Power related problems occur most frequently on boats that are not plugged into shore power with an on-board battery charger between trips. Within 3 days of fishing, it is possible for the amperage of deep cycle 4-d batteries to drop low enough to cause the products to begin exhibiting the symptoms described earlier. One test that should be performed is to operate the equipment for the time specified while connected to shore power to determine whether the problem can be reproduced while connected to shore power. Should the problem not be reproduced while connected to shore power, then the fault would be determined to be caused by insufficient power being provided to the DSM.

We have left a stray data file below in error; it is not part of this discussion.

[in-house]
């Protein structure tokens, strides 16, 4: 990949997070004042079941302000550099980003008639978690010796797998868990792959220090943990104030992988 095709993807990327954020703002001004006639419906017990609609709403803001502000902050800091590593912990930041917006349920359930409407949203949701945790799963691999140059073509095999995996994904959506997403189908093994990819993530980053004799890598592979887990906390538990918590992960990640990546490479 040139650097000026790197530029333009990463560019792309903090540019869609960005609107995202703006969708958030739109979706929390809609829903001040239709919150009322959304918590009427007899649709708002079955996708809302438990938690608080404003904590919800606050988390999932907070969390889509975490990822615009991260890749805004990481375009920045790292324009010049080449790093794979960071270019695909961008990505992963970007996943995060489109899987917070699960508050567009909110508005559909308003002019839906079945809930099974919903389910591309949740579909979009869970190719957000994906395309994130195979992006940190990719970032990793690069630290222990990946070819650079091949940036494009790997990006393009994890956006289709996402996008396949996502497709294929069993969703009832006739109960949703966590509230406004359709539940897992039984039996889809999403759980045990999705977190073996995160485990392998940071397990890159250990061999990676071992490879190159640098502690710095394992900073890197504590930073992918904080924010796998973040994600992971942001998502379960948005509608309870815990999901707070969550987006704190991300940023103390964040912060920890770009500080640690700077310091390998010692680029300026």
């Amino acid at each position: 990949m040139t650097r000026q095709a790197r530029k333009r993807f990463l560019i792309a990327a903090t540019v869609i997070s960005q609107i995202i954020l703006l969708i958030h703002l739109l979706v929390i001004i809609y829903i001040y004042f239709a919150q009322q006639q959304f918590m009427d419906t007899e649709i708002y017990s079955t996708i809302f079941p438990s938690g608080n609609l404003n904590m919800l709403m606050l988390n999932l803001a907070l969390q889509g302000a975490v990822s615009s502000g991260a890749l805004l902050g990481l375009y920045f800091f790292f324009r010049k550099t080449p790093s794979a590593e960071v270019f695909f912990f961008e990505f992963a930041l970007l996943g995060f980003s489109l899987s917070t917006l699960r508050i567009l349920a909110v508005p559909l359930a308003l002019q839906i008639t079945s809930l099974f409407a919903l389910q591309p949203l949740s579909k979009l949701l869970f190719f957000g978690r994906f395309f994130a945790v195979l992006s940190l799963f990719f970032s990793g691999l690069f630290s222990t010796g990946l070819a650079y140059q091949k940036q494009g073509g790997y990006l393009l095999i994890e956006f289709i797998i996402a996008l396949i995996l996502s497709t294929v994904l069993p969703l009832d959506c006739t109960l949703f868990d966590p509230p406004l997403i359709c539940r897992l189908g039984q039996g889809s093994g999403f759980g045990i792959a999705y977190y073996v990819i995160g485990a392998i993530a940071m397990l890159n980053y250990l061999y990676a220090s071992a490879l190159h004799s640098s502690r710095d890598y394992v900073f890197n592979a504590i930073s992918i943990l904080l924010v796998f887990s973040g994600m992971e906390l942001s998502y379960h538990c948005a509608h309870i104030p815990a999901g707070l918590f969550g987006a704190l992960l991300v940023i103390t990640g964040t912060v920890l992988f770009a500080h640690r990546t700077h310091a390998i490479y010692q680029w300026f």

Should you have addressed all of the items listed above, then it is recommended that the DSM be sent to Raymarine’s Product Repair Center to be bench checked / serviced. Alternatively, the DSM be replaced with a CP370 Digital Fishfinder Sounder Module. When replacing a DSM with a CP370,
- the transducer cable may simply be unplugged from the DSM's Transducer socket and then plugged into the CP370's Transducer Socket.
- the SeaTalkhs cable will be unplugged from the DSM's SeaTalkHS socket. An A80160 SeaTalkHS (F) to RayNet (F) Adapter will be installed onto the end of the SeaTalkHS Cable to permit it to then be mated to the CP370's Network socket.
- the power cable which had been installed for the DSM must be replaced with the power cable supplied with the CP370.